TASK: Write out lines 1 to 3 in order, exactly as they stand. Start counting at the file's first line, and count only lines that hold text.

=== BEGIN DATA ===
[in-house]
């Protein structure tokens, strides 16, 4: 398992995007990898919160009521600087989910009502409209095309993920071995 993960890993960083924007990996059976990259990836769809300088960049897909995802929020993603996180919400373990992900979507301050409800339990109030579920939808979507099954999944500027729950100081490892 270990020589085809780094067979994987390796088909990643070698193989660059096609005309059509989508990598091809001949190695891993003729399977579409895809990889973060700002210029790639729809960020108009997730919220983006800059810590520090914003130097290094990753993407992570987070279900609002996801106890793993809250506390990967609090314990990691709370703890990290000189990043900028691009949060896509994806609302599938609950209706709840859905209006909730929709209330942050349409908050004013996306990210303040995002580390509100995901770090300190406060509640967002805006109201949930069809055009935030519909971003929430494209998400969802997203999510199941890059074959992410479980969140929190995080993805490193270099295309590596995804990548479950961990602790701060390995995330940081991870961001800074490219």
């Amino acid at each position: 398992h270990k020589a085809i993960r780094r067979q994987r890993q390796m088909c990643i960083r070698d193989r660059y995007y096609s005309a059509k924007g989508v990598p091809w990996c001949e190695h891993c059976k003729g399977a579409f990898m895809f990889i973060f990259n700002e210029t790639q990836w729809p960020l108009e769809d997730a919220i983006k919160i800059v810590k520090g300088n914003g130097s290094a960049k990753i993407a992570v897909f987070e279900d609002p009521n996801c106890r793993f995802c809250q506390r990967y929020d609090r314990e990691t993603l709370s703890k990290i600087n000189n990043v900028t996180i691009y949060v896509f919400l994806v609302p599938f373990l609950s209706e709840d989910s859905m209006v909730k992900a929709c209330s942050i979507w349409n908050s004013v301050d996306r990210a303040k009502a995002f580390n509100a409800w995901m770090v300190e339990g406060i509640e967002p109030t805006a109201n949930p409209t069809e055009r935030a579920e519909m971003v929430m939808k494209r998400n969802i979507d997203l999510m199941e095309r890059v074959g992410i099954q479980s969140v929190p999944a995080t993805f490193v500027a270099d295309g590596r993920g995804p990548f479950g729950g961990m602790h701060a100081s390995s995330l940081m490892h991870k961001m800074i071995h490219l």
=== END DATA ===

[in-house]
């Protein structure tokens, strides 16, 4: 398992995007990898919160009521600087989910009502409209095309993920071995 993960890993960083924007990996059976990259990836769809300088960049897909995802929020993603996180919400373990992900979507301050409800339990109030579920939808979507099954999944500027729950100081490892 270990020589085809780094067979994987390796088909990643070698193989660059096609005309059509989508990598091809001949190695891993003729399977579409895809990889973060700002210029790639729809960020108009997730919220983006800059810590520090914003130097290094990753993407992570987070279900609002996801106890793993809250506390990967609090314990990691709370703890990290000189990043900028691009949060896509994806609302599938609950209706709840859905209006909730929709209330942050349409908050004013996306990210303040995002580390509100995901770090300190406060509640967002805006109201949930069809055009935030519909971003929430494209998400969802997203999510199941890059074959992410479980969140929190995080993805490193270099295309590596995804990548479950961990602790701060390995995330940081991870961001800074490219």
């Amino acid at each position: 398992h270990k020589a085809i993960r780094r067979q994987r890993q390796m088909c990643i960083r070698d193989r660059y995007y096609s005309a059509k924007g989508v990598p091809w990996c001949e190695h891993c059976k003729g399977a579409f990898m895809f990889i973060f990259n700002e210029t790639q990836w729809p960020l108009e769809d997730a919220i983006k919160i800059v810590k520090g300088n914003g130097s290094a960049k990753i993407a992570v897909f987070e279900d609002p009521n996801c106890r793993f995802c809250q506390r990967y929020d609090r314990e990691t993603l709370s703890k990290i600087n000189n990043v900028t996180i691009y949060v896509f919400l994806v609302p599938f373990l609950s209706e709840d989910s859905m209006v909730k992900a929709c209330s942050i979507w349409n908050s004013v301050d996306r990210a303040k009502a995002f580390n509100a409800w995901m770090v300190e339990g406060i509640e967002p109030t805006a109201n949930p409209t069809e055009r935030a579920e519909m971003v929430m939808k494209r998400n969802i979507d997203l999510m199941e095309r890059v074959g992410i099954q479980s969140v929190p999944a995080t993805f490193v500027a270099d295309g590596r993920g995804p990548f479950g729950g961990m602790h701060a100081s390995s995330l940081m490892h991870k961001m800074i071995h490219l």